A convoy of aid intended for migrants in Calais has been stopped at the Port of Dover by the French authorities.
The BBC is reporting that 250 vehicles including lorries, cars and motorcycles, which earlier set off from Westminster, had hoped to board a ferry at 14:00 BST.
But Kent Police said it had been notified by the French authorities the convoy had been refused entry to France.
The convoy, organised by a number of campaign groups including the People’s Assembly and Stop the War Coalition, made the decision to set off from outside the Houses of Parliament at 09:00 BST, despite a public order injunction being taken out by the authorities in Calais.
A spokesman for the People’s Assembly said organisers had been told the ban was to do with heightened security in France.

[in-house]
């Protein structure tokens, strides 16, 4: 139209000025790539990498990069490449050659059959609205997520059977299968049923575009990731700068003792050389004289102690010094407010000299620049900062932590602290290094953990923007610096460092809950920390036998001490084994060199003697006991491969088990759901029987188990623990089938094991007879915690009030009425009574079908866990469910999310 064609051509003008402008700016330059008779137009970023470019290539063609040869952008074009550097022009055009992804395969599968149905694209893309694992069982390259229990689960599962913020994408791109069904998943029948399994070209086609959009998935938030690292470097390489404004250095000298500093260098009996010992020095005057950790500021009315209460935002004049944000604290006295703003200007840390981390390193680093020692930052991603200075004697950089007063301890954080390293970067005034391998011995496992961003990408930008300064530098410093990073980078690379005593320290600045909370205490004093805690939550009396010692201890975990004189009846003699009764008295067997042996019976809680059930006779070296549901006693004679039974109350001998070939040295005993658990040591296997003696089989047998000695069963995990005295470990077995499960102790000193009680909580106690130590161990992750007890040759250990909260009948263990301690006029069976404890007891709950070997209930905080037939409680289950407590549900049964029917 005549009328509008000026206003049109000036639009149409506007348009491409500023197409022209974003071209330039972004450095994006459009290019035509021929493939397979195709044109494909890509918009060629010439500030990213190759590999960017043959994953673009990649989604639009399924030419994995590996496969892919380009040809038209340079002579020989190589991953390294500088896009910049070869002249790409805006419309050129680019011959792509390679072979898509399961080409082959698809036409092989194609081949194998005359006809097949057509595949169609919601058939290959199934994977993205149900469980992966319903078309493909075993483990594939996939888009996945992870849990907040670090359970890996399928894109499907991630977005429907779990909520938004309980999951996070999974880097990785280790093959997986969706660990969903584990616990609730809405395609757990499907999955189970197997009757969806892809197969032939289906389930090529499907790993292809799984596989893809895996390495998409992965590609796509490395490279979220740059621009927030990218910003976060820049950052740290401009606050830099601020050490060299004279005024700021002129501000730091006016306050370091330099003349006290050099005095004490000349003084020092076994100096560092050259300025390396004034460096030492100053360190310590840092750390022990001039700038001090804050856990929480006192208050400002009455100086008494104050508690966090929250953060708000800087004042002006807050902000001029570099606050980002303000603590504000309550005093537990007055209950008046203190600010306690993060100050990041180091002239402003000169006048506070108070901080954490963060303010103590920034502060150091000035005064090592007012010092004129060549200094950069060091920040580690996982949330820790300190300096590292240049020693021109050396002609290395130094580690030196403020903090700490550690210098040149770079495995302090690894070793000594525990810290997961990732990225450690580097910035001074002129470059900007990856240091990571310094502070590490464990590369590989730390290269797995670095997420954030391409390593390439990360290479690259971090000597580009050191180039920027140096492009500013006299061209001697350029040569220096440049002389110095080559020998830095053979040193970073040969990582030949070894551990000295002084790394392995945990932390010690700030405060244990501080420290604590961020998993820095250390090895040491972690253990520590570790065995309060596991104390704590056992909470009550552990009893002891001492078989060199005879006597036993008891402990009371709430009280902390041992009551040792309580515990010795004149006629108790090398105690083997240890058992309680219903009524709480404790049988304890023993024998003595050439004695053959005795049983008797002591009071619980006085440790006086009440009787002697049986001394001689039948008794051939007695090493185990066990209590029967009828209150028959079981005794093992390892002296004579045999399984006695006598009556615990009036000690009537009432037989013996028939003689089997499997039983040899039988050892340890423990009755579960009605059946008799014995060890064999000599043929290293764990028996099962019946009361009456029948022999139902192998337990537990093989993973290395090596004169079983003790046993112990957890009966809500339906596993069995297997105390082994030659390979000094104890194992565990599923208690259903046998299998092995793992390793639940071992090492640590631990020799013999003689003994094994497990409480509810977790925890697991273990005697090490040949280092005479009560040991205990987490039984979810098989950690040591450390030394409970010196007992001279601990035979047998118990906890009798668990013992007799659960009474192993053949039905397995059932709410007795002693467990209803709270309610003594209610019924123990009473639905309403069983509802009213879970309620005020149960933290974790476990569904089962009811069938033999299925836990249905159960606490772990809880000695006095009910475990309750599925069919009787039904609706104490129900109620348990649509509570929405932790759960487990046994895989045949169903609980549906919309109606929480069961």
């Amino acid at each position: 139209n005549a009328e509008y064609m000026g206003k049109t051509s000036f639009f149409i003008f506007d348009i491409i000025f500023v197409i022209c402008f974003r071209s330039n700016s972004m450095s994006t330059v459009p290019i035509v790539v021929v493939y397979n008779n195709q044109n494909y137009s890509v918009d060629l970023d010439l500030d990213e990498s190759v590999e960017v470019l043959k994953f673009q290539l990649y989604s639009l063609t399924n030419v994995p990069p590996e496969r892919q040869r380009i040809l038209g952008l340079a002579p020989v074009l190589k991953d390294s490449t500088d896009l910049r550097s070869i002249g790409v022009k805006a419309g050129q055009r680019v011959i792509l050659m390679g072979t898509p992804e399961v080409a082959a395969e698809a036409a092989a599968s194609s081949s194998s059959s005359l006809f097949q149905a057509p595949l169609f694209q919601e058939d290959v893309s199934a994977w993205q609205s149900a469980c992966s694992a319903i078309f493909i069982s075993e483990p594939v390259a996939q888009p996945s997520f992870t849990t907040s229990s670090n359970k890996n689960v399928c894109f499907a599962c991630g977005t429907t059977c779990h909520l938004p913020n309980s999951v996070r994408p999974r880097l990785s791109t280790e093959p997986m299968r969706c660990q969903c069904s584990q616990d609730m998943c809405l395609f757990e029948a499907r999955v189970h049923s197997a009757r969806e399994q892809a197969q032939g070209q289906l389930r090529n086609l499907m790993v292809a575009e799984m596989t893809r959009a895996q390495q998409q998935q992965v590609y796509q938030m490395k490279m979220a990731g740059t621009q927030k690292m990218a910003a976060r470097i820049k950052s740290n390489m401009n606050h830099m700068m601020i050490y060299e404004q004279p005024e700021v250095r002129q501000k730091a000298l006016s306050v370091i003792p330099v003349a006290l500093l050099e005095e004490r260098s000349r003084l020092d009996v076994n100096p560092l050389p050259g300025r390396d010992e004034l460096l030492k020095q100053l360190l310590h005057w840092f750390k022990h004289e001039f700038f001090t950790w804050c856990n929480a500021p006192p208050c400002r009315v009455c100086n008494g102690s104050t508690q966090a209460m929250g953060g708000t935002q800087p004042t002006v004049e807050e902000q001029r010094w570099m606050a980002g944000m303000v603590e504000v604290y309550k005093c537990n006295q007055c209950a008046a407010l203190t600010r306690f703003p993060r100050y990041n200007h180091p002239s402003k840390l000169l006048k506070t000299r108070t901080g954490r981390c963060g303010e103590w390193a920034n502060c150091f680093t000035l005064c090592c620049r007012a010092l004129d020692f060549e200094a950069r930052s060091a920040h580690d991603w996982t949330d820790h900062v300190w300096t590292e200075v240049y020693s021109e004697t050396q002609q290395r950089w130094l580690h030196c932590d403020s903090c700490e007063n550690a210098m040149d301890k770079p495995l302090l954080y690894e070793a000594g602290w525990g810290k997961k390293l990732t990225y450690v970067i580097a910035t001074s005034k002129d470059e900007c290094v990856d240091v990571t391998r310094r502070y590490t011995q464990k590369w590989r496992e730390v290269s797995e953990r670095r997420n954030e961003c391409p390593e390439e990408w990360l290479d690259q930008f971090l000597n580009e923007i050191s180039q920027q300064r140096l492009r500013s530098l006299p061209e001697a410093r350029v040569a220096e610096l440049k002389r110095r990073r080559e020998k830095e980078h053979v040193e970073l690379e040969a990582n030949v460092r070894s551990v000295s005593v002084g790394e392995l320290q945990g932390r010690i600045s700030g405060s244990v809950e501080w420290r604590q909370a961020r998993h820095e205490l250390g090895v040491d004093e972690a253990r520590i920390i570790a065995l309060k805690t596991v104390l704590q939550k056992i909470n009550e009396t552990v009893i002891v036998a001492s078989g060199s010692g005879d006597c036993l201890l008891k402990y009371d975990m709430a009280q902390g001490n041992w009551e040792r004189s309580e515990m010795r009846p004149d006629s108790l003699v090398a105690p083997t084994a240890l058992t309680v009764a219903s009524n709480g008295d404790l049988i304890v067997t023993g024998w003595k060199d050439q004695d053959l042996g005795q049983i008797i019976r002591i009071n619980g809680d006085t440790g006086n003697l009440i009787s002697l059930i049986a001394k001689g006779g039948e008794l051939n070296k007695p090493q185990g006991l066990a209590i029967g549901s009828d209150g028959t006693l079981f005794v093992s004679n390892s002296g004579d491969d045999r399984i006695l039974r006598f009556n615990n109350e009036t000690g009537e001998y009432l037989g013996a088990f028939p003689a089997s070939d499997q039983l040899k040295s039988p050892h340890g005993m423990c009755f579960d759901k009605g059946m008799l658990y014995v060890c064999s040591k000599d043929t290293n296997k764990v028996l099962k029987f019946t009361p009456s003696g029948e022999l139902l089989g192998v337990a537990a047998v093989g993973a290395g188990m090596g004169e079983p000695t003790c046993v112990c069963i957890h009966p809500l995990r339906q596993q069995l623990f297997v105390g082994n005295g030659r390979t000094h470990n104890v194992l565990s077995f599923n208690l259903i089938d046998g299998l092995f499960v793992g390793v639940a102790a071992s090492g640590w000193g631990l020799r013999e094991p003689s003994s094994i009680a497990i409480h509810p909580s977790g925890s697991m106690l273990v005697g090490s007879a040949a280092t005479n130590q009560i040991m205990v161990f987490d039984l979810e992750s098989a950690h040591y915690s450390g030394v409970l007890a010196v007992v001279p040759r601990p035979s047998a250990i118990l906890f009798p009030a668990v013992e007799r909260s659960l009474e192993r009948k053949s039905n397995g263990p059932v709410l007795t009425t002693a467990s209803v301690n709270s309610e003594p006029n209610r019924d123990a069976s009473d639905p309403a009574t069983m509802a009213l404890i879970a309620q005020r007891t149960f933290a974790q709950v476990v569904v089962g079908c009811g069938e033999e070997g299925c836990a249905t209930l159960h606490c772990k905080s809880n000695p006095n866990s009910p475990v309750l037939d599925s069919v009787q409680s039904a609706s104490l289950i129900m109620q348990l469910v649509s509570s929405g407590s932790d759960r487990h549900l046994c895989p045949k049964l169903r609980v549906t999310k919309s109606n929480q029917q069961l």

He said they had been organising the convoy for six months and accused Kent Police of colluding with their French counterparts to prevent them from crossing.
One of the organisers, John Rees of the Stop the War Coalition, told the Guardian: “Everybody knows that in Calais they are running very low on supplies, I think at one point in recent days they were just giving out Bic razors, that’s all they have left. We’ve got the biggest single convoy of aid that’s ever been assembled in Britain, people have come from Shetland, Glasgow, from practically every major town, it’s just unbelievable that they stopped it going over. We’re hoping the embassy will facilitate the aid to go through. If they’re genuine about not wanting to stop the aid, they’re a very rich state, they could offer to transport it themselves.”
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In a statement, the prefect of Pas-de-Calais cited a number of reasons for issuing the ban, including the potential for it to “generate violent episodes” and the lack of police officers available because of the ongoing European Championships.